See, I wasn’t diagnosed with Sjogren’s until almost 2 years into this journey. The first two years were spent with the diagnosis of Rheumatoid Arthritis (more about the history of my musical diagnosis on another day). So when my doctor added in this diagnosis I thought “big deal – low tears and spit. That’s minor compared to the pain and possible damage to other parts of my body.”
At least that’s how I thought about it until I found out all the other lovely things about Sjogren’s syndrome.
What else can Sjogren’s do?
Sjogren’s can also affect the kidneys, gastrointestinal system, blood vessels, lungs, liver, pancreas and central nervous system. All cases of Sjogren’s are systemic – the affect the entire body! Sjogren’s patients also have an increased rate of lymphoma. Ummm…OK, so this is more serious than “just throw in some artificial tears and drink some water when you eat.”
Symptoms include “extreme fatigue and joint pain” (from www.sjogrens.org) – remember…basically ALL auto-immune diseases can show themselves this way. The symptoms can remain constant, get worse or go into remission (although that’s rare…dang it!) People experience it differently – from mild discomfort to debilitating symptoms. Oh, boy, what fun!
How is Sjogren’s diagnosed?
The problem is that, like I mentioned before, auto-immune diseases mimic each other. That, combined with the fact that not only is general population awareness for this disease low but even professional awareness is not where it should be, means that it takes an average of 4.7 years to receive a diagnosis of Sjogren’s. I guess I should consider myself lucky that it was right at 2 years for me!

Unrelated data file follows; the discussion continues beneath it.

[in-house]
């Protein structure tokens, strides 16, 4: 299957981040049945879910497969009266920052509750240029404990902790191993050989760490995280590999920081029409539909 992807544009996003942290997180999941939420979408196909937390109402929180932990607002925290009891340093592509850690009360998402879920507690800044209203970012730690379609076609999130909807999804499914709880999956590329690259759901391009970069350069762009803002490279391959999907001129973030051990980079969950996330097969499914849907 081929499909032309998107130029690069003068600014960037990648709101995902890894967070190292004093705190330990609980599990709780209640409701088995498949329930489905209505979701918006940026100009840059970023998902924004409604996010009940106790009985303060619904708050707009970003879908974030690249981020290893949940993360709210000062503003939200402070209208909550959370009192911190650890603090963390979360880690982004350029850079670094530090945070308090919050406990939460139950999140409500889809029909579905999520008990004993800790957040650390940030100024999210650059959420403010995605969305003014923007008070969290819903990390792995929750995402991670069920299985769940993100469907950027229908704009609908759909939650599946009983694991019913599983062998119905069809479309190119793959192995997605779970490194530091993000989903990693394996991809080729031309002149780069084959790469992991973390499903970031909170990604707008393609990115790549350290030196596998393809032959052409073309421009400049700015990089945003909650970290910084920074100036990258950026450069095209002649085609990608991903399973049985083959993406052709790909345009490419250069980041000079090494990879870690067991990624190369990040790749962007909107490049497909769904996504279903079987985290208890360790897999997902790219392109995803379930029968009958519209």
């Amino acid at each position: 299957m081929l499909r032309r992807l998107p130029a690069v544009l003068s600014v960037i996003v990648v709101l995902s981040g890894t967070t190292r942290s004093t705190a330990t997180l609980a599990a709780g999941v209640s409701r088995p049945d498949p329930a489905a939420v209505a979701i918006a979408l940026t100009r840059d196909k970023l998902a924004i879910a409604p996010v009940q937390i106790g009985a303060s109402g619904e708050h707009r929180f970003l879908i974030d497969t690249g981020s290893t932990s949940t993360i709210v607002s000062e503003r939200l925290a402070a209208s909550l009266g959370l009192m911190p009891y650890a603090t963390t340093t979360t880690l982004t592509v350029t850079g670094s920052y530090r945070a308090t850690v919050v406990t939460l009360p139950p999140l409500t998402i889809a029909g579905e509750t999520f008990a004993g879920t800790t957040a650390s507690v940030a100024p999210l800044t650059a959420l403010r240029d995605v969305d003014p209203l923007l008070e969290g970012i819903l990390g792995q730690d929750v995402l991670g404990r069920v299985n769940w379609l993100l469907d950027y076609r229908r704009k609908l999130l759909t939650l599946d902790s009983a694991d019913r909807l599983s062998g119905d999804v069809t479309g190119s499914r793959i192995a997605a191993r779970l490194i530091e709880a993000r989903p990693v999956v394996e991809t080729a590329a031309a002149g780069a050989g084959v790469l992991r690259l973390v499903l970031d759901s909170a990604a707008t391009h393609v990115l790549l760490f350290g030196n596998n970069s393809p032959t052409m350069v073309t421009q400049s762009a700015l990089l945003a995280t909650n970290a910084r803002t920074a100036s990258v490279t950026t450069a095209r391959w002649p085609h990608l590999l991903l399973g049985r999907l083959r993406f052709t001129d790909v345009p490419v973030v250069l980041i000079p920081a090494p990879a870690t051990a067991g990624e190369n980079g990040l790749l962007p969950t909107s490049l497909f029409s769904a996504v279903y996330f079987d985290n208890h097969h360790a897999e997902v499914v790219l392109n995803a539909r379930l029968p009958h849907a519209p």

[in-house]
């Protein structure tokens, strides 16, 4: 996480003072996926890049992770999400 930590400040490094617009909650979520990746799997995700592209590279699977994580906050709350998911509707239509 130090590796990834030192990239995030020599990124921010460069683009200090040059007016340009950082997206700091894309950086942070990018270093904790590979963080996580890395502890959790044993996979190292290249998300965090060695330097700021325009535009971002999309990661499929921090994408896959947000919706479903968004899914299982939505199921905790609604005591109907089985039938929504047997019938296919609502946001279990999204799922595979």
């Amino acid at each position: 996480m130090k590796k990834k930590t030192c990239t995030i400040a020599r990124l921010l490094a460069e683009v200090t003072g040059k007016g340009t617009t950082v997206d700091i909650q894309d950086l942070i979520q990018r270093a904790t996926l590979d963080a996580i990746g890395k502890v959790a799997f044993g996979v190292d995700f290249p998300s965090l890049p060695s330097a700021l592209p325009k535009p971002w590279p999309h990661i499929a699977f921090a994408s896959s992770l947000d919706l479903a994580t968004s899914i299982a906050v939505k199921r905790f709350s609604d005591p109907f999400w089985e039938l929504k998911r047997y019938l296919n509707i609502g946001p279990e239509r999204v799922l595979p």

There are two antibodies that can show up in blood work (SS-A and SS-B) that are fairly specific for Sjogren’s (SS-B is even more specific than SS-A). However I wasn’t even tested for those antibodies until the doctor suspected the disease almost 2 years in. And that only happened when I switched doctors – who knows if or when my original rheumatologist would have tested me…or even proposed the idea that I might have this disease! And you guessed it – I have both!
It can also be diagnosed with a variety of tests on the eyes to see how dry they are and how you produce tears. I pretty much flunked those tests…and in fact flunked so poorly that I was told I couldn’t wear contacts…likely forever. More on that another day, too.
So if I have primary Sjogren’s (meaning that I have no other auto-immune diseases and this one is causing all of my signs and symptoms), then I have a more severe case – dry eyes, mouth, extreme fatigue, worsening joint pain. And that puts me in a category that is a “much greater” chance of lymphoma than those with less severe manifestations.
But maybe I have other auto-immune disorder overlaps (still waiting on various tests from a third doctor) – and if I have an overlap then who knows which disease is causing which portion of symptoms.